antagonist. One morning the servant, 10 whose guardianship (2. This monument is still a conspicuous ornament in the Boatswain was confided, was much alarmed by the disappearance gardea of Newslead. The following is the inscription by which of his charge, and throughout the whole of the day no tidings the verses are preceded:

could be heard of him. "At last, lowards evening, the stray " Near this spot

dog arrived, accompanied by Gilpin, whom he lid immediately Are deposited the Remains of one

to the kitchen fire, licking him, and lavishing upon him every Who possessed Beauty without Vanity, Strength without Insolence,

possible demonstration of joy. The fact was, he had been all Courage without Ferucily,

the way to Vewstead to fetch him, and having nos established And all the Virtues of Man without his Vicer.

bis former soe under the roof once more, agreed so periectly This Praise, which would be uameauing Flallery

well with him ever after, that he even protected him against the Il inscribed over hu.nan ashes, Is but a just tribute to the Memory of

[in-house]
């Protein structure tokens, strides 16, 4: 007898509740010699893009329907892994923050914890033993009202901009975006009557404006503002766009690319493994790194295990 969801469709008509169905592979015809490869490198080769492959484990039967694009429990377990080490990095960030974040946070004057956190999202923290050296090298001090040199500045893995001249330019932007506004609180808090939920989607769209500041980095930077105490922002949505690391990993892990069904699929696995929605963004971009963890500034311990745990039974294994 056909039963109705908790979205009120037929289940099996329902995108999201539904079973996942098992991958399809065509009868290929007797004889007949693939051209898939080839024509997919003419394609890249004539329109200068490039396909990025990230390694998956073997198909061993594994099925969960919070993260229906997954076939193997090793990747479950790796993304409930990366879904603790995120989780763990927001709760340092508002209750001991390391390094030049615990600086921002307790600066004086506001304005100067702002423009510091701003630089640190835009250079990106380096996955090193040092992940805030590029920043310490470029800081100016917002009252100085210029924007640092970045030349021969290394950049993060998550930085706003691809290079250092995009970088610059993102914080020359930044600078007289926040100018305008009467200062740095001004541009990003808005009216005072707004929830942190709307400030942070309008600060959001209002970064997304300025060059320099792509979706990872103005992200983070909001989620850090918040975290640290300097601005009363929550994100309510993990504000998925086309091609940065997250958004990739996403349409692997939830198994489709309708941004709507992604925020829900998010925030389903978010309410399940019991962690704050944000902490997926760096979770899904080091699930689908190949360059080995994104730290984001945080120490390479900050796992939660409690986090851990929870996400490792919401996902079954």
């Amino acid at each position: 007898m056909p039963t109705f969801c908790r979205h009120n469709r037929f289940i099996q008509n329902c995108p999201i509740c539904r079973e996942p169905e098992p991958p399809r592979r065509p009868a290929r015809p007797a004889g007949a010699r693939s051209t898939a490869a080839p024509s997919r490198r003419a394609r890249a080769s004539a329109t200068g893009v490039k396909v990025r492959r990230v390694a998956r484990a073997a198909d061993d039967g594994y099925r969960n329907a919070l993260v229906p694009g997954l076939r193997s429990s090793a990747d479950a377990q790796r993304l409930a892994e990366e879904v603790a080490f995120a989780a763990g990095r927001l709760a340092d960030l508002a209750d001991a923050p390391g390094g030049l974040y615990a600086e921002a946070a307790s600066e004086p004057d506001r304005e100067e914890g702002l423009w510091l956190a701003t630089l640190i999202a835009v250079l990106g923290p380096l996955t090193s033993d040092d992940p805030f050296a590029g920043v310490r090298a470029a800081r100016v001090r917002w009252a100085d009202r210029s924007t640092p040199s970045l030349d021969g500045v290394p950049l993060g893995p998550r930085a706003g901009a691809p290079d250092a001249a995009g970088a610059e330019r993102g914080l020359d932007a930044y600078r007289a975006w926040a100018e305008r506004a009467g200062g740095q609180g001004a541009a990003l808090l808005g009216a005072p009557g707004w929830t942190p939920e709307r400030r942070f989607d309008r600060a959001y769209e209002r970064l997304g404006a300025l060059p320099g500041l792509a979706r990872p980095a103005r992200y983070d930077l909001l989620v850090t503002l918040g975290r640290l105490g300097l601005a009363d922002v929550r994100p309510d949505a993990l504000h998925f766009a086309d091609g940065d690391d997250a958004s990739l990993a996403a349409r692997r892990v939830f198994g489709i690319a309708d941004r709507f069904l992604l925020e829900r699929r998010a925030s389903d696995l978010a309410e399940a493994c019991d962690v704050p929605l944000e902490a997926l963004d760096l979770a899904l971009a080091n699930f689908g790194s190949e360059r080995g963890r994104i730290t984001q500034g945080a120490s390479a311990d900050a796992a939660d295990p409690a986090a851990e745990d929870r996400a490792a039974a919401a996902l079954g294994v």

insults of other dogs,-a lask which the quarrelsomeness of the BOTSWAIN, a Dog.

lille terrier rendered no sinecure." I ho fas born in Newfonndland. May, 1803 ,

(3) In Mr. Hobbouse's Miscellany, in which the epitaph ** And died at Nenstead Abbey, Nov. 13, 1808.

first published, that last line ran thus:Lord Byron thus aonounced the death of his favourite 10 Mr. “I knew but one unchanged and here he lies." Hodgson :-"Boatswain is dead :-hie expired in a state of mad. The reader will not fail to observe that this inscription was ness, on the 13th, after suffering much, yel retaining all the written at a time when the poet's early feelings with respect to gentleness of his nature to the last; never attempting to do the the lady of Annesley had been painfully revived.-E. least injury 10 any one near him. I have now lost every thing (4) In the first copy, "Thus, Mary!”- Mrs. Musters. except old Murray." By the will, which he executed in 1811, (5) In Mr. Hobhouse's volume, ihe line slood, -"Without a he directed that his own body should be buried in a vault in the wish to enter there.” The following is an extract from an un garden, near his faithful dog.-E.